Favela residents in Rio protest after police raid leaves 24 suspects, 1 officer dead
Brazilian division of Amnesty International, former president Silva criticize police operation
A bloody, hours-long gun battle in a Rio de Janeiro slum echoed into Friday, with authorities saying the police raid killed two dozen criminals while residents and activists claimed human rights abuses.
It was just after sunrise Thursday when dozens of officers from Rio de Janeiro state's civil police stormed Jacarezinho, a favela in the city's northern zone. They were targeting drug traffickers from one of Brazil's most-notorious criminal organizations, Comando Vermelho, and the bodies piled up quickly.
When the fighting stopped, there were 25 people dead — one police officer and 24 people described by the police as "criminals."
The administration of Rio state's Gov. Claudio Castro, an ally of President Jair Bolsonaro, said in an emailed statement that it lamented the deaths but that the operation was "oriented by long and detailed investigative and intelligence work that took months."
The raid sought to rout gang recruitment of teenagers, police said in an earlier statement, which also cited Comando Vermelho's "warlike structure of soldiers equipped with rifles, grenades, bulletproof vests."
Armed men take cover in homes
A police helicopter flew low over the Jacarezinho favela as heavily armed men fled police by leaping from roof to roof, captured in images shown on local television.
One resident told The Associated Press that a man barged into her home around 8 a.m. bleeding from a gunshot wound. He hid in her daughter's room, but police came rushing in right behind him.
She said that she and her family saw officers shoot the unarmed man.
Hours later, his blood was still pooled on her tile floor and soaked into a blanket decorated with hearts.
Jacarezinho, one of the city's most populous favelas, with around 40,000 residents, is dominated by the Comando Vermelho, one of Brazil's leading criminal organizations. The police consider Jacarezinho to be one of the group's headquarters.
On Friday, protesters gathered outside police headquarters near Jacarezinho to denounce the violence, holding a banner that read "Stop killing us!"
Even shortly after the shooting died down, about 50 residents of Jacarezinho poured into a narrow street to follow members of the state legislature's human rights commission who were conducting an inspection. They shouted "Justice!" while clapping their hands. Some raised their right fists into the air.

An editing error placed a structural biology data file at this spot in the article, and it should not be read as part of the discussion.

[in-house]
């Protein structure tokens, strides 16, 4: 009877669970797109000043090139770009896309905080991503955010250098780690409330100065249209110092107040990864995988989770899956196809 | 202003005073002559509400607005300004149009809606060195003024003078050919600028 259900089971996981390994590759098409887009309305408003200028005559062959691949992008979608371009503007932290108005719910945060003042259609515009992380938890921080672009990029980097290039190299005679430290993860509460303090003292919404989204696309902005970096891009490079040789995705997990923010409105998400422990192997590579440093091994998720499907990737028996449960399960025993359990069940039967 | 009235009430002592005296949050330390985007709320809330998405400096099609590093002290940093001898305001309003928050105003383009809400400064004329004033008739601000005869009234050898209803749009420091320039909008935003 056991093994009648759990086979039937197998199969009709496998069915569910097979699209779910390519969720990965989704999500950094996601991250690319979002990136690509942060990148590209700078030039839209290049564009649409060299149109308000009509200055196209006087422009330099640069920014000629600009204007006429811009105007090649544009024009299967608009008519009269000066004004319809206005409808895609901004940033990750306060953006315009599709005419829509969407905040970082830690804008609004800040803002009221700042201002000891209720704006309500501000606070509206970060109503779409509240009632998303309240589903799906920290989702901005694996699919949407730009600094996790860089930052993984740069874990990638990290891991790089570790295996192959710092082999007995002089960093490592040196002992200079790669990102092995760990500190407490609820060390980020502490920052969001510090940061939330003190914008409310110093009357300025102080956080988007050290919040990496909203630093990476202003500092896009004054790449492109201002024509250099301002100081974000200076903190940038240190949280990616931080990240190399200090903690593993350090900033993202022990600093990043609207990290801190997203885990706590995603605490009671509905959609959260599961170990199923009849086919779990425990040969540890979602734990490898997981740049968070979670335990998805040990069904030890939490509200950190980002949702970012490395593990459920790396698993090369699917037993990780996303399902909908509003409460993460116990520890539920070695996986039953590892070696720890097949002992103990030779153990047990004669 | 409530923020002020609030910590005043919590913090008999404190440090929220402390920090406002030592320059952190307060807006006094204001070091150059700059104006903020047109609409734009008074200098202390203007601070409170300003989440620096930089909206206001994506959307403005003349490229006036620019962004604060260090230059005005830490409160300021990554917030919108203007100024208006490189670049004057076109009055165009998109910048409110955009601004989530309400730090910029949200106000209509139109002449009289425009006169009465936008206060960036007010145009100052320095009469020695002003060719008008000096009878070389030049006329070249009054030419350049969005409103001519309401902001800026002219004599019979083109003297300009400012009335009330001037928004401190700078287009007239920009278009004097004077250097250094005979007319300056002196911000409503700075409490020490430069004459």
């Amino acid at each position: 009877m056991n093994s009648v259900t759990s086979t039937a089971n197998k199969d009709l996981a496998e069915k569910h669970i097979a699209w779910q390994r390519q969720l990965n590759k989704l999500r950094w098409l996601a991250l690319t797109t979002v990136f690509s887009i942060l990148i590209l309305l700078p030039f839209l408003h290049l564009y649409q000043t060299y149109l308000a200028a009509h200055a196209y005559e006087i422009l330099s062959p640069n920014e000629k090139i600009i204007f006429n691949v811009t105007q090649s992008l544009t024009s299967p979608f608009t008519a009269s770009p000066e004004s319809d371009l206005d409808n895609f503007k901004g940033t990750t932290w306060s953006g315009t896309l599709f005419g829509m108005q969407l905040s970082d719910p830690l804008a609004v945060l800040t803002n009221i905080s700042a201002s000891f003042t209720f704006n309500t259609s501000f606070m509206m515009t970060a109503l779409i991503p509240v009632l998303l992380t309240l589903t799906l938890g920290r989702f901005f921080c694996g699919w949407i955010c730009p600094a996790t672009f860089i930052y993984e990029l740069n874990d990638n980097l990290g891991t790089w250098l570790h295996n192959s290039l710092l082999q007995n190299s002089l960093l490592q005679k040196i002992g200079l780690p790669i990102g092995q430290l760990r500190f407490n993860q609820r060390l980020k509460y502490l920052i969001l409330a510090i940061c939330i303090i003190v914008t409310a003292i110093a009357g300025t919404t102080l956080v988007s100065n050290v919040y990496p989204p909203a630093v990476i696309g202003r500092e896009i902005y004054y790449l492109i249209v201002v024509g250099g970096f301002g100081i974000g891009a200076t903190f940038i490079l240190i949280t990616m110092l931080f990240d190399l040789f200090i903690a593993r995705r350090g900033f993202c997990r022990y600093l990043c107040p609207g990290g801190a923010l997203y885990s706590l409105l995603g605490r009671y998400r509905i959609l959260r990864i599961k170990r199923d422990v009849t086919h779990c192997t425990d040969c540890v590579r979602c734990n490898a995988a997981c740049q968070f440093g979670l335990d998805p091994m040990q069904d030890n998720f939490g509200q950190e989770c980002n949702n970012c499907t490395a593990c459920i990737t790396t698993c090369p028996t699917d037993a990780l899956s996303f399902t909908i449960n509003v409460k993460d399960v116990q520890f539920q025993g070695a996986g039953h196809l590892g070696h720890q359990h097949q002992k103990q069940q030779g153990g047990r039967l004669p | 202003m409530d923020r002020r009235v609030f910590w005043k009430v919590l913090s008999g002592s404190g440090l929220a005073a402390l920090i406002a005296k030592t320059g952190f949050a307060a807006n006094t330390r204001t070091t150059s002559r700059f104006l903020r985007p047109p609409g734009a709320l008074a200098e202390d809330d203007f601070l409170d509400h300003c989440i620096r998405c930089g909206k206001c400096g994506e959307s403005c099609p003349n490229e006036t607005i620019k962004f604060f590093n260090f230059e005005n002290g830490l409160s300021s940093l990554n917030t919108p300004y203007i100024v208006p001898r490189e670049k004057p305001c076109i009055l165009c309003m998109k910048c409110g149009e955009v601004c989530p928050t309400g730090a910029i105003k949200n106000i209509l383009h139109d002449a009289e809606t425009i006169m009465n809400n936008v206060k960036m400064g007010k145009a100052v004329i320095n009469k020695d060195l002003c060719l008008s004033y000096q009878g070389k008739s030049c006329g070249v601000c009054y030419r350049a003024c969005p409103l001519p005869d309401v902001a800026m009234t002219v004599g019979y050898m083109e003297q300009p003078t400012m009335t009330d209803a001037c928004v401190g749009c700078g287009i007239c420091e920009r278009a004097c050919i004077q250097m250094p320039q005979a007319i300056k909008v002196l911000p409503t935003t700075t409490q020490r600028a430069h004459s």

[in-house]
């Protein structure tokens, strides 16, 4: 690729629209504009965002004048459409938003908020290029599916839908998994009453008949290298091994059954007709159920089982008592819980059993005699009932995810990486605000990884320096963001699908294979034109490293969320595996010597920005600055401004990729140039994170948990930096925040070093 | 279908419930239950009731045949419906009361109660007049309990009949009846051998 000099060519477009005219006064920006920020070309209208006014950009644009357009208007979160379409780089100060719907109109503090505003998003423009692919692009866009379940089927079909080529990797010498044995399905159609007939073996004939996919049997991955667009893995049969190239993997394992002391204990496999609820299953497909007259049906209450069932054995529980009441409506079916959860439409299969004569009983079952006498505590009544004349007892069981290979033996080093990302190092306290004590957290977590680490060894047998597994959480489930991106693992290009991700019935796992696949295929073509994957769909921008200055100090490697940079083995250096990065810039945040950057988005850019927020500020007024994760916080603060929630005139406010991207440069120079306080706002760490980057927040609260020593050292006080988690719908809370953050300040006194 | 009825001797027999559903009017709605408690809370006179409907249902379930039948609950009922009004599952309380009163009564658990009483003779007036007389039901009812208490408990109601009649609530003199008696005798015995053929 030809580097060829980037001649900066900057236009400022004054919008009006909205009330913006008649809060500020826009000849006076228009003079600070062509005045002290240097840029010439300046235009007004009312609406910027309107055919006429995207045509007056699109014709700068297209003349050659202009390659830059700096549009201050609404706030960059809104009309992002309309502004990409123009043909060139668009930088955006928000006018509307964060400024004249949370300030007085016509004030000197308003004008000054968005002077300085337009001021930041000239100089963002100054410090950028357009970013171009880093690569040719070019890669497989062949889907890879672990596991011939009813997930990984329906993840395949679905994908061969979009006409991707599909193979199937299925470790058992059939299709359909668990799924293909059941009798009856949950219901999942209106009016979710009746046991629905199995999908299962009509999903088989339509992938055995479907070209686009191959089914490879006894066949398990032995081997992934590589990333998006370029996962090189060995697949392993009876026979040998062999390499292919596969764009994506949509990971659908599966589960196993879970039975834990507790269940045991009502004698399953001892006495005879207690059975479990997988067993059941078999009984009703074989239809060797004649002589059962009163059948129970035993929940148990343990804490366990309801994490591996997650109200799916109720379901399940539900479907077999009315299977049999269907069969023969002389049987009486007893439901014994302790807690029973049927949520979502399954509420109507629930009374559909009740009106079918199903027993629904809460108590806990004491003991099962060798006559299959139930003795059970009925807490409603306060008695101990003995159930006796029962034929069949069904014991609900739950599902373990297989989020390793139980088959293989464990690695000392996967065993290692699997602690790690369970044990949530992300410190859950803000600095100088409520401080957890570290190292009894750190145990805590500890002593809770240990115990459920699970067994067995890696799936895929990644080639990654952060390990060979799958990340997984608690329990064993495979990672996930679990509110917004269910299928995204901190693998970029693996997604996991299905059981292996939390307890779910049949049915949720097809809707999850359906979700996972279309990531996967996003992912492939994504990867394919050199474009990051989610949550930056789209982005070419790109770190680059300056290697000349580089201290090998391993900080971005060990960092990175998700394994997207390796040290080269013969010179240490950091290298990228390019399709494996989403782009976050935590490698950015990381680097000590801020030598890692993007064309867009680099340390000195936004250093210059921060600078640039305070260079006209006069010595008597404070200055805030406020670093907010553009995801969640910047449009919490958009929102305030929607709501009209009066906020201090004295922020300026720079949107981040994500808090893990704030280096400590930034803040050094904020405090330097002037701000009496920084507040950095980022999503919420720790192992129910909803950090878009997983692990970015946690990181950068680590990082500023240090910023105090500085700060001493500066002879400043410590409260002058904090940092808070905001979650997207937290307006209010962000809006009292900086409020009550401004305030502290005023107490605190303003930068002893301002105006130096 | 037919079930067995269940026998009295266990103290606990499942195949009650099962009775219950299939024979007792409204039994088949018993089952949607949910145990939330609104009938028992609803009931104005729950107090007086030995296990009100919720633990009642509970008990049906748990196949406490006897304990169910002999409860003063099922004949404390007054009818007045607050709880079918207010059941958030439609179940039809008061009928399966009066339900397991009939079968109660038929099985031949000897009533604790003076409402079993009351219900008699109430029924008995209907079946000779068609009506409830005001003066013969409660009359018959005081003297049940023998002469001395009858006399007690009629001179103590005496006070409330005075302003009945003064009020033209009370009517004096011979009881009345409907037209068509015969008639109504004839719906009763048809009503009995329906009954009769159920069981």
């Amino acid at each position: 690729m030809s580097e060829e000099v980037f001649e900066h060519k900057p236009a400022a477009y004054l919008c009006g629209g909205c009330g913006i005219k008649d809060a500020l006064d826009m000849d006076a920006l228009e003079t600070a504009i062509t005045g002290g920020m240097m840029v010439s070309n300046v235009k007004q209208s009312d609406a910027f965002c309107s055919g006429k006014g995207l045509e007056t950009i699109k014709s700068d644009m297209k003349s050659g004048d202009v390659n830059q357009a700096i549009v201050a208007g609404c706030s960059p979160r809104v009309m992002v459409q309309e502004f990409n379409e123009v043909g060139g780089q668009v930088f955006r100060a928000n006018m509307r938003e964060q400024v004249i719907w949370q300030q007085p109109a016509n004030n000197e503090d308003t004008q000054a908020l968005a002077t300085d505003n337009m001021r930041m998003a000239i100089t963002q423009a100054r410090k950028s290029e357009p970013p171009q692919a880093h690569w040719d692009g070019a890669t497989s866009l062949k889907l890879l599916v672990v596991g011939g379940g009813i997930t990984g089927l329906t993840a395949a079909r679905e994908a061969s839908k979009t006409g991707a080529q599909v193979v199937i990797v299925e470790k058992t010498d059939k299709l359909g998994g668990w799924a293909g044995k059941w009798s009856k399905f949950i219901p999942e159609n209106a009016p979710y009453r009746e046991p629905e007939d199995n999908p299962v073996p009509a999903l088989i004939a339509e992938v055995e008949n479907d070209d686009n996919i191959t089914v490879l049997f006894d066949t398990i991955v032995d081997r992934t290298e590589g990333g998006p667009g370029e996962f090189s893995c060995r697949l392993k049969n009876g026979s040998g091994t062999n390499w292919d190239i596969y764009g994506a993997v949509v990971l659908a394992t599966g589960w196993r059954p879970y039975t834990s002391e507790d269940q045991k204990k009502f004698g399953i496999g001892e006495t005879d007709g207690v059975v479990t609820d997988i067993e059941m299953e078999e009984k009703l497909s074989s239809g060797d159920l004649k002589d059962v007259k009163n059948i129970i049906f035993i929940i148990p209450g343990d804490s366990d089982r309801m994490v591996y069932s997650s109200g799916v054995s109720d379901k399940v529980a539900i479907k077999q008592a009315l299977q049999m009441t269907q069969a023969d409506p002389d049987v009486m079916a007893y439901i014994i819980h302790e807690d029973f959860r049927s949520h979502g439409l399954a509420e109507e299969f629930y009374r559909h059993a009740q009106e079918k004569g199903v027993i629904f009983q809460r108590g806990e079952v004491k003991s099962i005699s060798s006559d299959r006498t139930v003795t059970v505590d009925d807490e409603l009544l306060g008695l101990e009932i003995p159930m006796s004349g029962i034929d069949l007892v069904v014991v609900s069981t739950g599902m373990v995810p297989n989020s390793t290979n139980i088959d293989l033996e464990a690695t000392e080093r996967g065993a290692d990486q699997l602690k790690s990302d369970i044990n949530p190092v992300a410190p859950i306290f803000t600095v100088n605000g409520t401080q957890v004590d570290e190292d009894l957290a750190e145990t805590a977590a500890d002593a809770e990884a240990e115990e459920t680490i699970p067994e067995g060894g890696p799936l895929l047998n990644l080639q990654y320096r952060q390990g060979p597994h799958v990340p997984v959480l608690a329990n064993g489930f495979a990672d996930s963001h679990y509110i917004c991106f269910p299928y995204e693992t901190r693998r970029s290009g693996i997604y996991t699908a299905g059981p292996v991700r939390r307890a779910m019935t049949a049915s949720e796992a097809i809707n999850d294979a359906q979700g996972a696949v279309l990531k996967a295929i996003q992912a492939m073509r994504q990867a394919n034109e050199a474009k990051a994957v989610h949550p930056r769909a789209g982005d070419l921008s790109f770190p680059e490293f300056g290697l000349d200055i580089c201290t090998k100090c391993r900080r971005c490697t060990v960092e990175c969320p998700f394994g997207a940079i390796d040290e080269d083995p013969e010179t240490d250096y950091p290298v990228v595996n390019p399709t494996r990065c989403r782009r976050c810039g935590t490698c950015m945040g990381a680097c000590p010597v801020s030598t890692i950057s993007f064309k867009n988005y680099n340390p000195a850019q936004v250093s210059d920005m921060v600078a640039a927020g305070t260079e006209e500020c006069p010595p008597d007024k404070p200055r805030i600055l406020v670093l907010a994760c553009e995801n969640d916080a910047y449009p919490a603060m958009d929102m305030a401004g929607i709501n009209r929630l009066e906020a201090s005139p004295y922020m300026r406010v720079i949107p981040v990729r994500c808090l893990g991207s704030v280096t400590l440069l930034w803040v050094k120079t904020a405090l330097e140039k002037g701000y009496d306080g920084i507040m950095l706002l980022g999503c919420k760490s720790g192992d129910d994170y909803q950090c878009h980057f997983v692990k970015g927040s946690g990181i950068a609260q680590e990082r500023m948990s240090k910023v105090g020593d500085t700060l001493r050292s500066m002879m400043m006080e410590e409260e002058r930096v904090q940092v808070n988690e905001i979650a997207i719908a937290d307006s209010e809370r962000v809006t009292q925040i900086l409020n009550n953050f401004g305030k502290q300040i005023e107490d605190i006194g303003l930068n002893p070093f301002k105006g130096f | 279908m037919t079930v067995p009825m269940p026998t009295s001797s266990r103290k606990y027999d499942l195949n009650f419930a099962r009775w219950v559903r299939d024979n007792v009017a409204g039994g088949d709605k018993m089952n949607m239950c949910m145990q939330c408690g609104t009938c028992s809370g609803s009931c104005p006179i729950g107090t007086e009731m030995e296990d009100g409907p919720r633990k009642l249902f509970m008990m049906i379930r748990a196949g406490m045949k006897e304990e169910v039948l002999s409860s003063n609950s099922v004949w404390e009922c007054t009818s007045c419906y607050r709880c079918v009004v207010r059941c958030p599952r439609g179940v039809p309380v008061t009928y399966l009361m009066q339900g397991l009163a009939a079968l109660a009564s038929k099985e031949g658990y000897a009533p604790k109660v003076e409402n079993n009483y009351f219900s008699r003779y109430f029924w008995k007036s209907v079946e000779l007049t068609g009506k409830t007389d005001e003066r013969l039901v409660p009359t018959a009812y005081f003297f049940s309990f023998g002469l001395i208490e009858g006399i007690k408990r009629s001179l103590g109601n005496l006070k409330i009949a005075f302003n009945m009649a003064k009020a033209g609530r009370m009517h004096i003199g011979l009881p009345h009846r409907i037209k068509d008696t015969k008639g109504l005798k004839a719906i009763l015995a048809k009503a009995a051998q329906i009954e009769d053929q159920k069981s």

Felipe Curi, a detective in Rio's civil police, denied there were any executions.
"There were no suspects killed," he said at a news conference. "They were all traffickers or criminals who tried to take the lives of our police officers, and there was no other alternative."
Curi said some suspects had sought refuge in residents' homes, and six of them were arrested. Police also seized 16 pistols, six rifles, a submachine gun, 12 grenades and a shotgun, he said.
Bolsonaro's son Carlos, a Rio city councilman who is influential on social media, supported police. He expressed condolences on Twitter to the family of the officer killed.
Pandemic operations had been rare
Thursday's operation was aimed at investigating the recruitment of teenagers to hijack trains and commit other crimes, police said in a statement.
Bolsonaro's political rival, former president Luiz Inacio Lula da Silva, said any operation that produces two dozen deaths doesn't qualify as public security.
"That is the absence of a government that offers education and jobs, the cause of a great deal of violence," said da Silva, who is widely expected to mount a challenge to Bolsonaro's re-election bid next year.
The Brazilian divisions of international advocacy groups Human Rights Watch and Amnesty International urged prosecutors to thoroughly investigate the operation.
"Even if the victims were suspected of criminal association, which has not been proven, summary executions of this kind are entirely unjustifiable," said Jurema Werneck, Amnesty's executive director in Brazil.
The Rio state prosecutor's office said in a statement to the newspaper Folha de S.Paulo that it would investigate accusations of violence and that the case would require a probe that is independent of police.
Brazil's Supreme Court issued a ruling last year prohibiting police operations in Rio's favelas during the pandemic unless "absolutely exceptional."
The order came after police fatally shot a 14-year-old in a home where there was no indication of any illegal activity. The teen's death sparked a Brazilian iteration of Black Lives Matter protests held across the city's metropolitan area for weeks.
The ruling, which remains in force, caused a decline in police operations throughout the middle of last year, as reflected by a plunge in the number of shootouts reported by Crossfire, a non-governmental group that monitors violence, and in official state data on deaths resulting from police intervention. But both indicators have crept back up to around pre-pandemic levels.
The Candido Mendes University's Public Safety Observatory said Rio police killed an average of more than five people a day during the first quarter of 2021, the most lethal start of a year since the state government began regularly releasing such data more than two decades ago.